THE last of the Aussie-built Ford Territory SUVs has left the brand’s showrooms.
The former local car maker recorded no sales for the Ford Territory in February, with a source confirming to Wheels that the last of the ground-breaking family cars had been sold.
In contrast, it’s believed that only a very small number of Falcon sedans remain on the company’s books.
The last of the Ford Territory sales closes the door on almost 14 years of history for what would eventually become the replacement for the Falcon wagon.
Billed as an Aussie version of a BMW X5, the Territory launched in April 2004 to pretty much universal acclaim.
Work started on the idea of a locally brewed SUV back in 1998. After early development work including four scale models, then Ford Australia boss Geoff Polites pitched the idea to Detroit, and came back with a $500 million budget.
The company also needed to sell some of the land it owned at Broadmeadows to help fund the project.
We had our first look with the Territory, known as the E265, at the 2002 Melbourne Motor Show. Bearing a strong resemblance to the car that would soon roll off production lines, Ford already knew it was on a winner. By the next year, it will have unveiled a production version, again at Melbourne, as well as giving it the now iconic name: Territory. In late 2003, the interior – one of the most versatile and family-friendly ever developed in a vehicle – was revealed at the Sydney motor show.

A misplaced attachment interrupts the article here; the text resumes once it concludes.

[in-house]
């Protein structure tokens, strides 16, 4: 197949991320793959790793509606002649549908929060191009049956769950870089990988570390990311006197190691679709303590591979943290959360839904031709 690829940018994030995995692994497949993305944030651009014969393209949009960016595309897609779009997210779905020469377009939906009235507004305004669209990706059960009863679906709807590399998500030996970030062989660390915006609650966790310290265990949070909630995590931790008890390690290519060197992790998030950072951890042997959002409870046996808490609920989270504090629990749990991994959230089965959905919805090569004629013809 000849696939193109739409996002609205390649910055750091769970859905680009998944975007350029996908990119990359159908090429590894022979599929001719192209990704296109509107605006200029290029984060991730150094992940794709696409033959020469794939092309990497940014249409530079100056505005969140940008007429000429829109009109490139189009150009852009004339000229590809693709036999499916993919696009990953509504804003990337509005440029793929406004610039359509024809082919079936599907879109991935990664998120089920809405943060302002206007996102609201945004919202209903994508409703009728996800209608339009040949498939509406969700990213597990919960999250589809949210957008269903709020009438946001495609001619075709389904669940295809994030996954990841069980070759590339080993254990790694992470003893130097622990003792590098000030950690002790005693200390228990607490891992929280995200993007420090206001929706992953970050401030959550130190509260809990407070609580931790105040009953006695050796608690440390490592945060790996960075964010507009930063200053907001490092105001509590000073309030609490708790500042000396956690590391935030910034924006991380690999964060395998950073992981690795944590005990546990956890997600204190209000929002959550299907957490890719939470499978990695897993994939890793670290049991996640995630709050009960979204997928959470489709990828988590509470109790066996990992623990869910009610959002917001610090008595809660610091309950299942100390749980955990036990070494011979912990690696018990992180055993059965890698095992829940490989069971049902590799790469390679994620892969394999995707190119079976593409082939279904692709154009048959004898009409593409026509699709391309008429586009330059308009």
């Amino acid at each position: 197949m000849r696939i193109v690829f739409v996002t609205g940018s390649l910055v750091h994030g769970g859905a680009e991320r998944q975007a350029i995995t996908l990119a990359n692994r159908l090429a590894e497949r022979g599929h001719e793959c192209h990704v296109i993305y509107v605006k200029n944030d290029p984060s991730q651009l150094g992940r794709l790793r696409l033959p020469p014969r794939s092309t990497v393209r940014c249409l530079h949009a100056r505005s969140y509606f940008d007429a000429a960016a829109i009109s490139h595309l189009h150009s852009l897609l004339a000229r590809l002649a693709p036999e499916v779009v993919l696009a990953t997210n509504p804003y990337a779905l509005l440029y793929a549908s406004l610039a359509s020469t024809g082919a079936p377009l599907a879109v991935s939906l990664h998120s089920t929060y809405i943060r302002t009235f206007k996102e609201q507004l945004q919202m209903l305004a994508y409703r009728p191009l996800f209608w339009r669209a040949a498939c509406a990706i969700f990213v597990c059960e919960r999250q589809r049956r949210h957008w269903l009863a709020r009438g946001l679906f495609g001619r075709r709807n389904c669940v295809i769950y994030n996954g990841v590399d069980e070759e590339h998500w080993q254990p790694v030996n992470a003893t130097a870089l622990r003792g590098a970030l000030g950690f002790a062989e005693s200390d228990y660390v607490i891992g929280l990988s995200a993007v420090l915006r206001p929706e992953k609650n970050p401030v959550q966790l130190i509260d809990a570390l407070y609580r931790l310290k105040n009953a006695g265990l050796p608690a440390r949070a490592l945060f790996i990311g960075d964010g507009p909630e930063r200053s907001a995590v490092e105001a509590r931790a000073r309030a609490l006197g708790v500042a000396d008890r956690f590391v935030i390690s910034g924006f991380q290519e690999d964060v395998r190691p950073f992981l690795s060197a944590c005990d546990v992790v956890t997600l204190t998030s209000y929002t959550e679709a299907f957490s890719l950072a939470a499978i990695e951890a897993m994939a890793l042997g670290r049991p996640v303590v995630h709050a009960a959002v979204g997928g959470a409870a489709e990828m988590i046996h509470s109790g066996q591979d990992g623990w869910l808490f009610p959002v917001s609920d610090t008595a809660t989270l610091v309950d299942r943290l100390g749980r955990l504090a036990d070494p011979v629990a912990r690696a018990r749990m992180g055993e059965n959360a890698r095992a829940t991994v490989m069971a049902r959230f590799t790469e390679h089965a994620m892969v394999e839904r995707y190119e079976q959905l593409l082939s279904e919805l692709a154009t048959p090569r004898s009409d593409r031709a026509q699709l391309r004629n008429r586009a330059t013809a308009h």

When it arrived, the Ford Territory introduced an Australian first: the AWD version, which came with electronic chassis stability as standard.
Controversially, Ford chose to launch the Territory in New Zealand, drawing huge criticism. Ford’s explanation was that it needed the right terrain to show off the SUV’s all-wheel-drive system.
The Territory launched in Australia with a base price of $38,990 – when the last one was built in October 2016, it was $500 cheaper but significantly improved.
Despite their family resemblance, the Territory was a very different beast to the Falcon. It only shared 76 of its 227 stampings, and the final drive was geared lower. It used a unique double ball joint lower arm, and the steering rack was mounted ahead of the wheels. The bigger kerb weight demanded beefier, larger diameter brakes.
The biggest accolade for the Territory came in 2004 when the Ford Territory became the first-ever SUV to win the coveted Wheels Car of the Year Award. In the years since, only two other SUVs – the Mazda CX-9 and Volvo XC60 – have joined it on the podium.